We need to 'win the hearts and minds' of young people in the fight against coronavirus rather than just condemning them, the head of the HSE has said.
Paul Reid was speaking after footage emerged of groups of young people dancing and singing on the streets of Killarney over the weekend.
Local councillors in Co Kerry criticised the scenes as 'irresponsible'.
Speaking to Ciara Kelly on Newstalk Breakfast, Mr Reid said what happened in Killarney was 'unfortunate' - but there's a need to communicate better with young people rather than just condemning them.
He said: "You see an emergence of young people being blamed and targeted, and they've suffered quite a lot throughout all this.
"We really have to redouble our efforts to communicate with younger people and win their hearts and minds, not just condemn them for various actions."
Mr Reid said there's a need to bring everyone into the winter with a sense of hope and confidence.
He said there are already "significant plans" in place as the autumn and winter seasons approach, which will help them deliver services "in a very new way".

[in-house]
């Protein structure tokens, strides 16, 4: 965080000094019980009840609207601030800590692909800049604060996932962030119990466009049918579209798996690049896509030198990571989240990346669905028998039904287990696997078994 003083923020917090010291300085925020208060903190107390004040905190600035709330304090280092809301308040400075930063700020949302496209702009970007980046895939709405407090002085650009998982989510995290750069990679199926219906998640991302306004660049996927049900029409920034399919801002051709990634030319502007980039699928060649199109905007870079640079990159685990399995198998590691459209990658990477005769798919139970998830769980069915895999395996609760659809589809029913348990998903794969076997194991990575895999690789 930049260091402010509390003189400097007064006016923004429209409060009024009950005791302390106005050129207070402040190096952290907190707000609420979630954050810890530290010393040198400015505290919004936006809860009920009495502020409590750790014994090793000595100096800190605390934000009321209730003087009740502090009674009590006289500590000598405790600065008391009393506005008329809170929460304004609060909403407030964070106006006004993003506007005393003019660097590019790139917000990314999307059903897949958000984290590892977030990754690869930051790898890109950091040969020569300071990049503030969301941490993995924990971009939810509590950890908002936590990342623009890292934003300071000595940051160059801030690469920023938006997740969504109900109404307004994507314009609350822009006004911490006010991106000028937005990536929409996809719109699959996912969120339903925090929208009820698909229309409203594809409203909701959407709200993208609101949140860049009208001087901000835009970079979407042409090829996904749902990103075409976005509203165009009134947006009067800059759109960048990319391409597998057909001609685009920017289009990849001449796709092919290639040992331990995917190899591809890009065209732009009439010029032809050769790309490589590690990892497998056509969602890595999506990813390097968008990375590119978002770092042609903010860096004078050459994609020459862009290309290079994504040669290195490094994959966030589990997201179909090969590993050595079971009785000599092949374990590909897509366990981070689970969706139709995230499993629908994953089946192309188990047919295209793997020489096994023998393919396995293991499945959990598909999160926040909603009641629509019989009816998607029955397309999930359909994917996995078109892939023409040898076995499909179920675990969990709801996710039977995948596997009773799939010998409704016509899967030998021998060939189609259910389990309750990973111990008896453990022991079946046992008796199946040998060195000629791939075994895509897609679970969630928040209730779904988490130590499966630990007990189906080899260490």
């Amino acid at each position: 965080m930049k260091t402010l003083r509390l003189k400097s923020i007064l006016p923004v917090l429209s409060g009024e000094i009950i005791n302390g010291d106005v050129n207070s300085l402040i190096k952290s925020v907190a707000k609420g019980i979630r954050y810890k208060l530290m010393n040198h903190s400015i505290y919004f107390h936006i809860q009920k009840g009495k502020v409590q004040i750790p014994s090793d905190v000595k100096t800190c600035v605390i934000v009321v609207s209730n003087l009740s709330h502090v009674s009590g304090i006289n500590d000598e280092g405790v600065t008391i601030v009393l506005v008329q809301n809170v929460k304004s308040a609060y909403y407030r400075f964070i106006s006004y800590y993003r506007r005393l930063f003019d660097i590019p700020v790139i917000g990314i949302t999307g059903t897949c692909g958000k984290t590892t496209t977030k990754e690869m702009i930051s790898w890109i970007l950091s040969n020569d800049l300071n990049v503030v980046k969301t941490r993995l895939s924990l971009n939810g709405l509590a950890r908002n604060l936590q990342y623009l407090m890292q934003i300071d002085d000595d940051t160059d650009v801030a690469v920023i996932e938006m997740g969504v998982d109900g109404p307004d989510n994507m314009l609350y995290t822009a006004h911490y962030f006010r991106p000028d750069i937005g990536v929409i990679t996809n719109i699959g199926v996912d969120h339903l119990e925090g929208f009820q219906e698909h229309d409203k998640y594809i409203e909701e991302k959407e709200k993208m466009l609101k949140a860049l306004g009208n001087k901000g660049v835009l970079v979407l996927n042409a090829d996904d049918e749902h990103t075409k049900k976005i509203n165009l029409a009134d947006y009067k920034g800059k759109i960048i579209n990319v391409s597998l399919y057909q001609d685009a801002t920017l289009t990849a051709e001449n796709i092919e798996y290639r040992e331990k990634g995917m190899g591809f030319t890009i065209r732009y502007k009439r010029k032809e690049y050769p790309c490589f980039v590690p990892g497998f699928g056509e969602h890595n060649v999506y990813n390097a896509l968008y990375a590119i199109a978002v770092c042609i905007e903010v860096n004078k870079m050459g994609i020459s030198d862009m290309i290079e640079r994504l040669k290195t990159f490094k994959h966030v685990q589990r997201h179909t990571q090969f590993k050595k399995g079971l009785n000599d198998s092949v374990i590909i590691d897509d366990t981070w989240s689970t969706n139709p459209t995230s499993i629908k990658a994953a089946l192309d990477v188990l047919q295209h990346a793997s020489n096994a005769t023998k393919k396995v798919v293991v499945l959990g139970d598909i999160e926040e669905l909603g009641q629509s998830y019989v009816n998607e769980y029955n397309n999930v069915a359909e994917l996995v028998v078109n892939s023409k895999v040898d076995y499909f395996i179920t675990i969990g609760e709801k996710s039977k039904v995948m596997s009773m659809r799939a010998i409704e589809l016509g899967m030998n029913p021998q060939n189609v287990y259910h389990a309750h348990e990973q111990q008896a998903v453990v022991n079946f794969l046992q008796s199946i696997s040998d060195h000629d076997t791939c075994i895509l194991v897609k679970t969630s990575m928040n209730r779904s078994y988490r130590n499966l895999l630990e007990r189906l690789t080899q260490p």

'Hope and confidence'
On the prospect of a second lockdown if the COVID-19 cases increase, Mr Reid said he's always been very consistent that the health service needs a functioning economy, society and school system to work properly.
He observed: "The impacts of lockdown on hospital system and health services are massive and very significant... we've seen already what happened in the first phase.
"We need to give people hope and confidence, and not fear. I think there's a lot of reason for hope and confidence.
"We've learned much about this virus - how it transmits; where it transmits; how to protect vulnerable people better; how to treat people in our hospital system when it emerges."
Mr Reid noted that the mean turnaround time for COVID-19 testing is now 2.2 days, with over 57,000 tests completed over the past seven days.
He said there is capacity available to carry out 100,000 tests per week - but stressed that some of that capacity needs to be kept to deal with clusters when they arise.